At first I thought that opponents of giving same-sex couples a chance to legally marry had read the Minnesota political calendar wrong. The e-mail announcing a $200,000 statewide TV ad campaign by the National Organization for Marriage (an odd name for a group that is against letting people marry) arrived Tuesday -- one day after the Legislature adjourned for the year. The chance to put a constitutional amendment banning same-sex marriage on the 2010 ballot had come and gone.
But people about to spend that kind of money don't make such mistakes. It dawned on me that the anti-gay marriage group is not really trying to influence the Legislature -- at least not the current one. It's trying to inject the gay rights issue into this fall's state election campaign, and drive up voter turnout among people who share its beliefs.
The ads might have been prepared by GOP gubernatorial candidate Tom Emmer. They feature the faces of all four of his major-party opponents -- all of whom favor extending the opportunity to legally marry to all adult couples. They also speak about a "right to vote" on the issue. No such right exists in Minnesota. On two occasions, Minnesota voters rejected a constitutional change to enactment of laws via voter initiative. Voters must approve amendments to the constitution, but they must first pass muster with the Legislature.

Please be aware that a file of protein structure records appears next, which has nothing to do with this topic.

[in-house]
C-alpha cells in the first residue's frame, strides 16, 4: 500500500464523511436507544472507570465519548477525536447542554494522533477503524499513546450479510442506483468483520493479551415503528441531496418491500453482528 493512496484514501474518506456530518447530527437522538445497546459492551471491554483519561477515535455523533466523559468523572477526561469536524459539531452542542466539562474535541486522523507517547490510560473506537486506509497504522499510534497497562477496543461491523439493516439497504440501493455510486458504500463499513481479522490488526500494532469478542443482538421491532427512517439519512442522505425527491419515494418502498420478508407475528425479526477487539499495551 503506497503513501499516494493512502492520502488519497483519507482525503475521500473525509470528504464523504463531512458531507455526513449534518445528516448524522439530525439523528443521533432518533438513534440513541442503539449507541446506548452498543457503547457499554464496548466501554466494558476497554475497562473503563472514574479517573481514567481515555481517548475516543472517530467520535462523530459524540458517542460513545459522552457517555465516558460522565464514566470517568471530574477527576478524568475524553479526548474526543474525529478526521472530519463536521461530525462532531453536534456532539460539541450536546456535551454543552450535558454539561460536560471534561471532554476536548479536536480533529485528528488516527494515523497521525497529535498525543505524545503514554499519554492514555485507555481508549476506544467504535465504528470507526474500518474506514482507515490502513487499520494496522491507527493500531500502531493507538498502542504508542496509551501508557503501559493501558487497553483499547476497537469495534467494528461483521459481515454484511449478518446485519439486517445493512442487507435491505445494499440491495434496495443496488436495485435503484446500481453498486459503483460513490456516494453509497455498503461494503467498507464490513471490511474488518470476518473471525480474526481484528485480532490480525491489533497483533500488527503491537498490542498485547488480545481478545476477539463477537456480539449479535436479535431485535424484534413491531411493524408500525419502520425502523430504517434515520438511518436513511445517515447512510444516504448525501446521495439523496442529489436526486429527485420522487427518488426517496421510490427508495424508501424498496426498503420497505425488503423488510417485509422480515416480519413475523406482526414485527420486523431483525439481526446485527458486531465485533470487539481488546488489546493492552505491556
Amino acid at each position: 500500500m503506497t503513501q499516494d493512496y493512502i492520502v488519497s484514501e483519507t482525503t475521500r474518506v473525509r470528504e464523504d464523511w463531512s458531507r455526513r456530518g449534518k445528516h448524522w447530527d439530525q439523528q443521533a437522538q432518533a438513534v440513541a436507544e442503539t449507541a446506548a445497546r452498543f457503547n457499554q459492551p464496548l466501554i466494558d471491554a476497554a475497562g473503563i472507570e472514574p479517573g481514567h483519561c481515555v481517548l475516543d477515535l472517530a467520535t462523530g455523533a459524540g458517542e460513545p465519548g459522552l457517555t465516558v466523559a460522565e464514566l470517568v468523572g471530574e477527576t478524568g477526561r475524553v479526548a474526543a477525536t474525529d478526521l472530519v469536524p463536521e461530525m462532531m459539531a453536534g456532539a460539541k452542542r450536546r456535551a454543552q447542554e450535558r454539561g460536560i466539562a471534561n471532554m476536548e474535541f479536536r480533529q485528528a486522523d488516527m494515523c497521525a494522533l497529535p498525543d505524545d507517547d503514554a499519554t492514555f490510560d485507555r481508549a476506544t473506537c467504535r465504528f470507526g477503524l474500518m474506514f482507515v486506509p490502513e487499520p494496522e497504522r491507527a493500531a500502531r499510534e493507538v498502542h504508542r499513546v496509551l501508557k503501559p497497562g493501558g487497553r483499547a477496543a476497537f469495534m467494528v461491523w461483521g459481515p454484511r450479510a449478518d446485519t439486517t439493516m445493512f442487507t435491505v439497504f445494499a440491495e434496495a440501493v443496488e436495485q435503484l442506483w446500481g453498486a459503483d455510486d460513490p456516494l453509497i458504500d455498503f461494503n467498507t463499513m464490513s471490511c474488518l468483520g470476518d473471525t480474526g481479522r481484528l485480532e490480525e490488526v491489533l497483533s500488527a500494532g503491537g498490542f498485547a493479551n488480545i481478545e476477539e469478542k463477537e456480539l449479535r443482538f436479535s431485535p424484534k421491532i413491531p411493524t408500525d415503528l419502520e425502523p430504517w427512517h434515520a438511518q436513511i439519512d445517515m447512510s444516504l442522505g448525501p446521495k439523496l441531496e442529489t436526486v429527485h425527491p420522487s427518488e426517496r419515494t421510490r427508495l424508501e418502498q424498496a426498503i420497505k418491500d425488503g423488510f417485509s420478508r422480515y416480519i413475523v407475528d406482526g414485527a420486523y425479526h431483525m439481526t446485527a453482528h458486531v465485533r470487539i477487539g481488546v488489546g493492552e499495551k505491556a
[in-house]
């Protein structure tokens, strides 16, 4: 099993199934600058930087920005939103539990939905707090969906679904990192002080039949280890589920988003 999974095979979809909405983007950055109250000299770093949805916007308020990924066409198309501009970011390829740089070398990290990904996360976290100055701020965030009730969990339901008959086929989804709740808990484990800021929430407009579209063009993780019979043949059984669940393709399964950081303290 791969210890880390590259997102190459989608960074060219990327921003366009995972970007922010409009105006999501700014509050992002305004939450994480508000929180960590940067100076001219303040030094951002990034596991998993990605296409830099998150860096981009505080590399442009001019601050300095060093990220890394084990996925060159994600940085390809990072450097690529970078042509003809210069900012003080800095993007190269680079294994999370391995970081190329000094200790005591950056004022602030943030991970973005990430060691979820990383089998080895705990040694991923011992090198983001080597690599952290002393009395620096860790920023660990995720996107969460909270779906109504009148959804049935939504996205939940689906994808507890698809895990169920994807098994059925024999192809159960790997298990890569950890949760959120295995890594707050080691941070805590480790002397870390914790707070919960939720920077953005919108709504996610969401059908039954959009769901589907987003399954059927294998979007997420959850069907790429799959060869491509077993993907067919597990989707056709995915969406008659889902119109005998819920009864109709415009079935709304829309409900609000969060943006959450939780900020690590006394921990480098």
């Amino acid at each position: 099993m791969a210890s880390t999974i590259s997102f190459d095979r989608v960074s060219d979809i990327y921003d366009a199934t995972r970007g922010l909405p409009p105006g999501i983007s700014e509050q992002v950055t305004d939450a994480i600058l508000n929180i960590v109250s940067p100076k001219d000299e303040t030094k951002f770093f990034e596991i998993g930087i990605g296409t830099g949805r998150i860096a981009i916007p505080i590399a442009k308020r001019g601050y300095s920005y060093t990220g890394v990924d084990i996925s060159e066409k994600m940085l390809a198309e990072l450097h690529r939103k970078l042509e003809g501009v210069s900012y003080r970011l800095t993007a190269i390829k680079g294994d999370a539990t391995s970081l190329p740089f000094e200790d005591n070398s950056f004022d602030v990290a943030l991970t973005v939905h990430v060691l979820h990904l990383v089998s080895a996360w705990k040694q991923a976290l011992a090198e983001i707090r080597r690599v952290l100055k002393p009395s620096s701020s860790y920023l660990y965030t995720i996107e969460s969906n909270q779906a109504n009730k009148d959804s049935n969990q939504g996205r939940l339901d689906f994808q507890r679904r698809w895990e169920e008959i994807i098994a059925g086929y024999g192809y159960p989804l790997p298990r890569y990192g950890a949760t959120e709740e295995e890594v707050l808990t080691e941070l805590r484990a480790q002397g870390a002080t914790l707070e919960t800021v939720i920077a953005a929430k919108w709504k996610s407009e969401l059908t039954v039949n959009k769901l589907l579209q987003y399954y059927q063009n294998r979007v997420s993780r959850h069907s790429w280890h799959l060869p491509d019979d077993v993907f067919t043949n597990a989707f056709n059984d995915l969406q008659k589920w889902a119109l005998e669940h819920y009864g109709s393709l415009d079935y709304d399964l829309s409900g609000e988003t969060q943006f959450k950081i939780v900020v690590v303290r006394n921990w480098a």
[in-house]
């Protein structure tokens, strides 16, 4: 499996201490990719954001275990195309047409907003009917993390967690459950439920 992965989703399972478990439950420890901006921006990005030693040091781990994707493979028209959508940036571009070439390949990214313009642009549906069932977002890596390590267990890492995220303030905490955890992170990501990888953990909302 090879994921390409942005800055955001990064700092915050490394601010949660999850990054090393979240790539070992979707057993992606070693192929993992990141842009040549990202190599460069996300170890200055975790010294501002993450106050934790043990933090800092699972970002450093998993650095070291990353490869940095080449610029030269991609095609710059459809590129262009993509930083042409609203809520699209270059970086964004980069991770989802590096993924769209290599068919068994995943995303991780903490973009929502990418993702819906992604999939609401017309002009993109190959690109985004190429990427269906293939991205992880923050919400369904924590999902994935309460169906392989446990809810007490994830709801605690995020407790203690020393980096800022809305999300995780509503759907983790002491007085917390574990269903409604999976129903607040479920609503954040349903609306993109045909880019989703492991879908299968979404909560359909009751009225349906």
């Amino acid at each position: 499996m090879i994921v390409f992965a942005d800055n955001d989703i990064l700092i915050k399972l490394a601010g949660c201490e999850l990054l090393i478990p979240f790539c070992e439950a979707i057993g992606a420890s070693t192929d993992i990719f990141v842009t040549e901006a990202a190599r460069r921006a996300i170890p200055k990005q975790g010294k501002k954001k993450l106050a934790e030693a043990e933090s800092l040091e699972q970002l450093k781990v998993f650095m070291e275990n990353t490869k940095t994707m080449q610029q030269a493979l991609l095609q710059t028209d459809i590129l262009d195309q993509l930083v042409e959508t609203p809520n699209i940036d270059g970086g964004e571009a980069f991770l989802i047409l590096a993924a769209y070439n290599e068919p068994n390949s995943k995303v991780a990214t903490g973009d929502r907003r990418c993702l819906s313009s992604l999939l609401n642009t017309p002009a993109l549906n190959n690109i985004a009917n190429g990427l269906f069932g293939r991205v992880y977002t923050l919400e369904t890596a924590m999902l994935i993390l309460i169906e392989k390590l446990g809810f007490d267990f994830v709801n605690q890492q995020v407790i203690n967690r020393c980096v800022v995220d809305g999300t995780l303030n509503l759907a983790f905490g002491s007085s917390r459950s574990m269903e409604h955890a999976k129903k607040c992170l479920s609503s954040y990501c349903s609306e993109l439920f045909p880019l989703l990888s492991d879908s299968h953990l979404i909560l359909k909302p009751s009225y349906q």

Public opinion about this social and cultural issue is changing rapidly, and in a direction that traditionalists resist. Their desire to halt change by pounding a constitutional stake in the ground is understandable, but likely to be futile in the long run. On matters of the heart and the conscience, laws seldom have the last word.